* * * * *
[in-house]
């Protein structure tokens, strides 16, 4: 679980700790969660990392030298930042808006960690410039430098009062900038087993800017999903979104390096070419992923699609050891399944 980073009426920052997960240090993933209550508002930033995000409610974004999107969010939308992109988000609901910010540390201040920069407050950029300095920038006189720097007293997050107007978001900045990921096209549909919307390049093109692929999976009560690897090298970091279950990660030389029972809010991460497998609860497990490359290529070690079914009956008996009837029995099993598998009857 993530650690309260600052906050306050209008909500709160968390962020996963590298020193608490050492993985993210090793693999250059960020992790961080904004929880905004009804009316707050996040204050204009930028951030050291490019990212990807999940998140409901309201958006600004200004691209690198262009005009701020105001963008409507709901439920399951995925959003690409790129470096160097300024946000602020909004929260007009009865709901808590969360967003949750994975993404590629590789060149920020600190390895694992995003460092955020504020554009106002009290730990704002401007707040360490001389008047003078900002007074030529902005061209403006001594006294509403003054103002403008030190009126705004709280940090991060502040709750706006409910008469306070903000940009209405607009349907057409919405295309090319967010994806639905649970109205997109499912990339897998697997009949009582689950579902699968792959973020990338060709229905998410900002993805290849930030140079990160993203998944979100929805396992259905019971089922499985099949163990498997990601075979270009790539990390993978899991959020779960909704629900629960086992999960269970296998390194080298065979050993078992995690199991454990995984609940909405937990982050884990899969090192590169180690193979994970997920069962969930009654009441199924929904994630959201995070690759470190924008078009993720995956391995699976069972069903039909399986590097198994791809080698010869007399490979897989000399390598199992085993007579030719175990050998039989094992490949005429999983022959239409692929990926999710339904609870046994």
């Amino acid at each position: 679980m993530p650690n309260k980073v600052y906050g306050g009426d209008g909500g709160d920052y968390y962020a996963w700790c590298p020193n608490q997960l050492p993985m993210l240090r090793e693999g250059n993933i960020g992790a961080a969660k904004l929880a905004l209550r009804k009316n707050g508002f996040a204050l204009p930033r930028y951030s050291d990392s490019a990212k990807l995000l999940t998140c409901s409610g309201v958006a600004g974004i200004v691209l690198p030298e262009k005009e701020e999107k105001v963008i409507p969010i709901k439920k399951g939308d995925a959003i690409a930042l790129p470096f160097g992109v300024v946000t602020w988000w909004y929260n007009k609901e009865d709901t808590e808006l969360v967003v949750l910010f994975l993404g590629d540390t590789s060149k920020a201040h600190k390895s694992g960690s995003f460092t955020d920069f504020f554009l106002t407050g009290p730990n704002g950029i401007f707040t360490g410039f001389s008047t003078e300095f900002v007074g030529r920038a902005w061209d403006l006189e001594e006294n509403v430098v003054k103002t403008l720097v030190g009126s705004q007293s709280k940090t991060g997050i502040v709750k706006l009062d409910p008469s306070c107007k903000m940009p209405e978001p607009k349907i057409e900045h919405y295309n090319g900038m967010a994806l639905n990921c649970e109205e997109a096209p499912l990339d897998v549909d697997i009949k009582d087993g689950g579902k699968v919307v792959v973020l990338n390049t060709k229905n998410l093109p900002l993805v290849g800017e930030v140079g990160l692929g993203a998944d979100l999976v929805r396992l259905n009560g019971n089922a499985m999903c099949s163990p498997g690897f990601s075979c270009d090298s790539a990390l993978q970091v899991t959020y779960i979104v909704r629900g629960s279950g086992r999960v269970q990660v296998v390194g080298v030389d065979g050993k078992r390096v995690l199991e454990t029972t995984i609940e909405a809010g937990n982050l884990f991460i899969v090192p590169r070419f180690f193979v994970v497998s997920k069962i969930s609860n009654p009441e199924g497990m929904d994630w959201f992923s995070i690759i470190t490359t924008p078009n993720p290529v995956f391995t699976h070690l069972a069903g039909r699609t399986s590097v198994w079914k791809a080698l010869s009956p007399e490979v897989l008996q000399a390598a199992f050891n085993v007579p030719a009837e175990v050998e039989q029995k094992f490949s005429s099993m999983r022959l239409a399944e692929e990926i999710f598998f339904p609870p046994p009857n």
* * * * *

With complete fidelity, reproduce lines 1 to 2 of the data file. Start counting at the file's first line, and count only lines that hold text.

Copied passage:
[in-house]
């Protein structure tokens, strides 16, 4: 679980700790969660990392030298930042808006960690410039430098009062900038087993800017999903979104390096070419992923699609050891399944 980073009426920052997960240090993933209550508002930033995000409610974004999107969010939308992109988000609901910010540390201040920069407050950029300095920038006189720097007293997050107007978001900045990921096209549909919307390049093109692929999976009560690897090298970091279950990660030389029972809010991460497998609860497990490359290529070690079914009956008996009837029995099993598998009857 993530650690309260600052906050306050209008909500709160968390962020996963590298020193608490050492993985993210090793693999250059960020992790961080904004929880905004009804009316707050996040204050204009930028951030050291490019990212990807999940998140409901309201958006600004200004691209690198262009005009701020105001963008409507709901439920399951995925959003690409790129470096160097300024946000602020909004929260007009009865709901808590969360967003949750994975993404590629590789060149920020600190390895694992995003460092955020504020554009106002009290730990704002401007707040360490001389008047003078900002007074030529902005061209403006001594006294509403003054103002403008030190009126705004709280940090991060502040709750706006409910008469306070903000940009209405607009349907057409919405295309090319967010994806639905649970109205997109499912990339897998697997009949009582689950579902699968792959973020990338060709229905998410900002993805290849930030140079990160993203998944979100929805396992259905019971089922499985099949163990498997990601075979270009790539990390993978899991959020779960909704629900629960086992999960269970296998390194080298065979050993078992995690199991454990995984609940909405937990982050884990899969090192590169180690193979994970997920069962969930009654009441199924929904994630959201995070690759470190924008078009993720995956391995699976069972069903039909399986590097198994791809080698010869007399490979897989000399390598199992085993007579030719175990050998039989094992490949005429999983022959239409692929990926999710339904609870046994």